The ritualistic bend of thought i.e. looking man into wider holistic connection of man with the cosmos through ritual (and the perennial search of real) in India gave great scope for analogies to explain real behind apparent, essence behind superfluous- the time-bound and the transcending ultimate. No wonder analogies have been liberally employed in Shruti, Smriti and mundane literature. Even in our daily conversation we are much given to use them.
In sphere of Dharmic tradition analogies played a seminal role in shaping the dialogues of the elect and perception and understanding of the masses. It was through these analogies, the complex philosophies were presented to the people across region. They made instant sense to people. They represented the essence of the philosophical school and acted as typical identity tags for them.
With roots in Upanishads, Vedanta or the Uttar-Mimamsa school of the Aastika (orthodox and reverent to Vedas) philosophical system is a school that has shown incredible flexibility in structure and it has helped this school in assimilating many salient features of the other Aastika and even Nastikas without diluting characteristic precepts.
Vedanta thus has taken preponderance over the other orthodox schools of Darshana. It developed into one so inclusive a system that it acted as bedrock for discussion for even dissenting schools. The reason was its inclusivity and ability to synthesize knowledge with daily life of a common man. This is a characteristic that is present in all those other schools that grew across vast tract of Bharatvarsha and survived to us today. Even the Bhakti school despite the obvious differences otherwise has used the Vedantic logic, analogies etc.; so much so that their differences are limited either to replacing the Vaidic Brahman by a personal God or about the Adhikarbheda (competency of the aspirant) for the discipline and truth. Chronologically also the Bhakti Movement is the right successor of the Vedanta especially if we take into consideration the contribution of the Vedanta Darshana to it.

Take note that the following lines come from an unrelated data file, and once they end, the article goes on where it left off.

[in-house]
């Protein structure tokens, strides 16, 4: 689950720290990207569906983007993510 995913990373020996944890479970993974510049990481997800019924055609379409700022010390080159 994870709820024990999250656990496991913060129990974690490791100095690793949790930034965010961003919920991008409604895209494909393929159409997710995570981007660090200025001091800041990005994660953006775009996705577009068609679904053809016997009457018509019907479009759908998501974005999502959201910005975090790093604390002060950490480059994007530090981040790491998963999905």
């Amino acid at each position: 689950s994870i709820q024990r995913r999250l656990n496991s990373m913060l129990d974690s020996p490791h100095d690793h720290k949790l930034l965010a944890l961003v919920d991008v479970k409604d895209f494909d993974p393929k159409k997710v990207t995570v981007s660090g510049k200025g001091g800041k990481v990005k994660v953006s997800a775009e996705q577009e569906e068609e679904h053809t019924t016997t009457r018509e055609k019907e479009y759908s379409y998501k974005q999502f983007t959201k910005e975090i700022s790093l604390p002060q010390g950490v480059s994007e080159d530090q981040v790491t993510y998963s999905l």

The Bhakti movement never had to face the type of opposition that Vedanta faced; there hardly are any examples where they were asked to defend against questions of the atheistic school of Jaimini or Kaplia; for them the floodgates had already been opened by Sankara. Various schools of the Bhakti movement were assimilative philosophically, but held rigid views of particular personal Godhead. Though Bhakti was a well established school before advent of Islam in the sub-continent, we can safely assume that advent of a religion so different in religious views, ethical and moral norms furthered its growth and resilience. It was Bhakti movement that supported the tradition when sources of learning was under intense pressure; knowledge so essential for faith was simply not available, the Varna and Jaati were increasingly sought to play the roles of tribes and clans of central Asian hordes, the Vaidic conception of universe was at low ebb and few reforms were attempted from within.
The reason behind the unmatched flexibility of the Vedanta philosophy lies in its ability to sustain the empirical or rational along with the super-conscious. Thus Shruti texts had been given preponderance over the Smriti. Vedanta concerns with the absolute and the essence of reality. The test of truth for it rests in an objects’ ability to exist in the three Kalas i.e, eternally, thus the phenomenal world stands falsified.
In his introduction to the commentary on Vedanta Sutra, Sankara questions the reality of our experience; our senses may deceive us, memory may be an illusion, the forms of the world may be a fancy; every knowledge is open to doubt but not the doubter. ‘All means of knowledge exists as dependent on self-experience and since such experience is its own proof there is not necessity for proving the existence of self.’ (2) Such a self (properly the identity of it) is posited as a being transcending the three awasthas (states namely that of wakefulness, dream and deep sleep) perceptible in its purity in the Turiya, (the fourth state); also called Pratyagatmana (meaning the one whose existence is understood by turning one’s vision inward), it is the substratum reality that persists in all awasthas and it is also the unborn eternal. The reality is Atman (also called Brahman) and alone real and is Sat-chit-ananda.